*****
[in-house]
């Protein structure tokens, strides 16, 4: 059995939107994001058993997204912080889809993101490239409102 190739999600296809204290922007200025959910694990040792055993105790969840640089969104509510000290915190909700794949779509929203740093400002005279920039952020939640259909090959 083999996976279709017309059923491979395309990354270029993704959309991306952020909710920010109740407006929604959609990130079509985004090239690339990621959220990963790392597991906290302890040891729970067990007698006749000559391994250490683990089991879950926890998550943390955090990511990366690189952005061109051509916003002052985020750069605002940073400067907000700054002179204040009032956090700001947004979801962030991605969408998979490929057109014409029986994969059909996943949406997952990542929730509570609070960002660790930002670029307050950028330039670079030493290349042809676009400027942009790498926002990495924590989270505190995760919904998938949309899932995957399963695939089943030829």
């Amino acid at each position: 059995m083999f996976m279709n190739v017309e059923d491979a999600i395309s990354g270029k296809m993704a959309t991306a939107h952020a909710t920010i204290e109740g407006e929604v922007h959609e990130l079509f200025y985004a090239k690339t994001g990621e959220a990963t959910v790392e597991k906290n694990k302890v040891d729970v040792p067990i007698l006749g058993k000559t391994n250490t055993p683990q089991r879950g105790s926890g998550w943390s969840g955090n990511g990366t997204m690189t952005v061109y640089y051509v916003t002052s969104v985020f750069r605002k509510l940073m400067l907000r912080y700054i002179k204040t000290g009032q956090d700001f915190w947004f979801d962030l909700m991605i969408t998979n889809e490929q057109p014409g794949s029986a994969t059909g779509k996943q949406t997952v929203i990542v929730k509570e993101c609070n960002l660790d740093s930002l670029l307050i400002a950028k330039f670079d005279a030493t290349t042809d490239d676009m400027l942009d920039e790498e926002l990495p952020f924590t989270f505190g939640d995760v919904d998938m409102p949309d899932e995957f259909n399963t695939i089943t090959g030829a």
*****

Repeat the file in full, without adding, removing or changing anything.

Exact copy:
[in-house]
């Protein structure tokens, strides 16, 4: 059995939107994001058993997204912080889809993101490239409102 190739999600296809204290922007200025959910694990040792055993105790969840640089969104509510000290915190909700794949779509929203740093400002005279920039952020939640259909090959 083999996976279709017309059923491979395309990354270029993704959309991306952020909710920010109740407006929604959609990130079509985004090239690339990621959220990963790392597991906290302890040891729970067990007698006749000559391994250490683990089991879950926890998550943390955090990511990366690189952005061109051509916003002052985020750069605002940073400067907000700054002179204040009032956090700001947004979801962030991605969408998979490929057109014409029986994969059909996943949406997952990542929730509570609070960002660790930002670029307050950028330039670079030493290349042809676009400027942009790498926002990495924590989270505190995760919904998938949309899932995957399963695939089943030829």
């Amino acid at each position: 059995m083999f996976m279709n190739v017309e059923d491979a999600i395309s990354g270029k296809m993704a959309t991306a939107h952020a909710t920010i204290e109740g407006e929604v922007h959609e990130l079509f200025y985004a090239k690339t994001g990621e959220a990963t959910v790392e597991k906290n694990k302890v040891d729970v040792p067990i007698l006749g058993k000559t391994n250490t055993p683990q089991r879950g105790s926890g998550w943390s969840g955090n990511g990366t997204m690189t952005v061109y640089y051509v916003t002052s969104v985020f750069r605002k509510l940073m400067l907000r912080y700054i002179k204040t000290g009032q956090d700001f915190w947004f979801d962030l909700m991605i969408t998979n889809e490929q057109p014409g794949s029986a994969t059909g779509k996943q949406t997952v929203i990542v929730k509570e993101c609070n960002l660790d740093s930002l670029l307050i400002a950028k330039f670079d005279a030493t290349t042809d490239d676009m400027l942009d920039e790498e926002l990495p952020f924590t989270f505190g939640d995760v919904d998938m409102p949309d899932e995957f259909n399963t695939i089943t090959g030829a």